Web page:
Hickey, Bernard L. [Lt(jg) Chaplin 1stMD]



biography1st Battalion 5th Marines

Throughout 17 August the evacuation of dead and wounded had been a major concern of every Marine, from fire team leaders up to the Brigade commander. Men risked their lives dragging casualties off the blazing slopes of Obong-ni Ridge to relative safety at the base. Litter bearers plodded back and forth across the fire-swept rice paddy, and a steady stream of wounded passed through the 1st and 2nd Battalion aid stations behind the road cut. Medical officers of the two battalions, Lieutenants (jg) Bentley G. Nelson and Chester L. Klein, worked tirelessly with their corpsmen.

In the rear, Lieutenant Commander Byron D. Casteel had to commandeer every ambulance in the area—including 16 Army vehicles—to evacuate wounded to and from his 5th Marines aid station. So acute was the shortage of hospital corpsmen that the Brigade’s Malaria and Epidemic Control Unit was used to reinforce the regimental medical staff. Even so, the hospital tents were busy for a straight 18 hours.[5]

The small number of deaths from wounds attested to the speed and effectiveness of helicopter evacuations; for the pilots of VMO–6 were ferrying the more serious casualties from the regimental aid station to the Army’s 8076 Surgical Hospital at Miryang, some 20 miles away.

While medics toiled to save lives, the spiritual needs of casualties were filled by the inspiring labor of the 5th Marines’ naval chaplains, Lieutenant Commander Orlando Ingvolstad, Jr., Lieutenant William G. Tennant, and Lieutenant (jg) Bernard L. Hickey. A familiar figure at the front, frequently exposed to enemy fire as he administered to fallen Marines, was Lieutenant Commander Otto E. Sporrer, beloved chaplain of 1/11.

Two serious obstacles to the various missions behind the front were the dud-infested area east of Observation Hill and a section of collapsed MSR in the river bed occupied by the 5th Marines CP. First Lieutenant Wayne E. Richards and his 2nd Platoon, Able Company Engineers, spent most of 17 August at the tedious task of removing unexploded missiles from the forward assembly areas. The engineers’ 1st Platoon had to tear down part of an unoccupied village for material to reinforce the sinking road over which the jeep ambulances and supply trucks were struggling.

As the sun dropped behind Obong-ni Ridge, activity on the MSR continued unabated, although the battle for Objective One had diminished to a crackle of rifle fire and occasional machinegun bursts. Company A had been unable to take Hill 117 and 143, still bristling with enemy automatic weapons. At 2030, shortly after the smashing victory over North Korean armor, Captain Stevens contacted his 1st Platoon and learned that it was on the saddle between peaks 109 and-117. Although tied in on the right with Company B, the platoon was separated by a 100-yard gap from Stevens’ other two platoons on the slopes to the left.[6]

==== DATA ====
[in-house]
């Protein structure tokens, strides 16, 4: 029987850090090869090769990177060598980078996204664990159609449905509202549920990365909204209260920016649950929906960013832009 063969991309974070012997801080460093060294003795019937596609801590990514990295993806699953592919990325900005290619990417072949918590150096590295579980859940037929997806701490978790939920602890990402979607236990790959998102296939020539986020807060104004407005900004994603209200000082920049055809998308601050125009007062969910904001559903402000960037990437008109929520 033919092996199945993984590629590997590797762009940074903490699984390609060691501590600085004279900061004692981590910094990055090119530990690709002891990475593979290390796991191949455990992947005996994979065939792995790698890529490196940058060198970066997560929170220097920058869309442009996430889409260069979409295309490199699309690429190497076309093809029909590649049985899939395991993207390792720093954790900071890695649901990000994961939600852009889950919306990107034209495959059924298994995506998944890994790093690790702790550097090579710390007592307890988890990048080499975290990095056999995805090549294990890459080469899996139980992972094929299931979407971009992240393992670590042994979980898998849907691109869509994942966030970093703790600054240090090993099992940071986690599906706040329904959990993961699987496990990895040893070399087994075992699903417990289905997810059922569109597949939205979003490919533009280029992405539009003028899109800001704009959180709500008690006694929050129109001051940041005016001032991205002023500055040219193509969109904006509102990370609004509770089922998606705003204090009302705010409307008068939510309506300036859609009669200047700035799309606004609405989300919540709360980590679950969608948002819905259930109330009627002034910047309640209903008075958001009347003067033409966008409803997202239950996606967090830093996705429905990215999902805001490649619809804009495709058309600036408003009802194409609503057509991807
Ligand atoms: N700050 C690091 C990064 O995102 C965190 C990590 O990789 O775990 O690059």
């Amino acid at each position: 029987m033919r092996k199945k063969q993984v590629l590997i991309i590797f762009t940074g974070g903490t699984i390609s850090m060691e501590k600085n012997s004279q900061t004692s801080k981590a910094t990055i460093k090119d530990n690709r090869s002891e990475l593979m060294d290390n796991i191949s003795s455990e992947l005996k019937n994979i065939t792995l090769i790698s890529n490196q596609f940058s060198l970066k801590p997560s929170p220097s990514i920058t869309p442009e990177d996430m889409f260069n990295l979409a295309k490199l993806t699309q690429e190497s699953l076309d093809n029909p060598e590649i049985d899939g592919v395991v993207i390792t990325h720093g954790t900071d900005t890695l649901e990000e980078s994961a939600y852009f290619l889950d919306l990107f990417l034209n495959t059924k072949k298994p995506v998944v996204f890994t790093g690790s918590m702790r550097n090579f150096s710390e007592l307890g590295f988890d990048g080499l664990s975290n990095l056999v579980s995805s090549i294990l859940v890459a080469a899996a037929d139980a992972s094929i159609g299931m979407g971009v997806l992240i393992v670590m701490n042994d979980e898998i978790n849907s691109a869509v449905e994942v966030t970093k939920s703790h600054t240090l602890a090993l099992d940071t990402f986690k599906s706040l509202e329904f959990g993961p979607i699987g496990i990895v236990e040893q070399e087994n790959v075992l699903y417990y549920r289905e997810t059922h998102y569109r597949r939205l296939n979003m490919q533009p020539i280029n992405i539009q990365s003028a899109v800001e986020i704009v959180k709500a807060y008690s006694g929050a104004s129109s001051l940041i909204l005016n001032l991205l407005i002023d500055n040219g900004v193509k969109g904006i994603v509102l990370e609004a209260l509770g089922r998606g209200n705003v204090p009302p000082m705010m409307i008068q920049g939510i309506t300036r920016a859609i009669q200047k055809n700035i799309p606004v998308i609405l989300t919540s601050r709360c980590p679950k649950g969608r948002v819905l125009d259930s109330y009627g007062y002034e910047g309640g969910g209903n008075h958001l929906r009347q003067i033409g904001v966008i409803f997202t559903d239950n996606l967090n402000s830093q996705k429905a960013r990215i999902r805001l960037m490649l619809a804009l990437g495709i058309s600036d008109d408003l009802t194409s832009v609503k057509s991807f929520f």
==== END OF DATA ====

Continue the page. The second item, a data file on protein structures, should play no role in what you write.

The company commander called Fox (3rd Plt), Lawson (2nd Plt), and McMullen (1st Plt) together near the base of the ridge to consult them on continuing the attack. All platoon leaders advised against it, since darkness was falling and their units needed rest, food, water, and ammunition. Moreover, the enemy’s bold tank attack had convinced the infantry leaders that a larger counter-stroke by the Communists was imminent, and they wanted time for preparation.[7]

Stevens informed Newton of the situation by radio, and the battalion commander ordered him to discontinue the attack and tie in with  Fenton’s unit for the night. It was already dark when the 2nd and 3rd Platoons shifted to the right from their positions below Hills 117 and 143.

Company B had been busily consolidating its high ground since the seizure of Hills  102 and 109 earlier in the evening. While Fenton’s machineguns dueled with those of the Reds on 117, his 1st and 2nd Platoons deployed defensively on the forward slopes of the two captured peaks, and the 3rd went into reserve on the reverse slope.[8]

Company A’s front extended left from the southern part of Hill 109—where the 1st Platoon was linked to Fenton’s unit—to the center of the saddle toward 117. There the line bent down in an arch, formed by the 2nd Platoon, to the spur below the enemy-held peak. Able Company’s left was actually perpendicular to the ridgeline, for Fox’s 3rd Platoon was deployed up and down Hill 117’s spur.[9]

To complete the Brigade front, Headquarters Company of 1/5 was to have extended across the rice paddy from Observation Hill and tied in with Company A’s left flank. Due to the casualties and workload of the headquarters troops, this connection was never made, with the result that Fox’s platoon remained dangling.[10]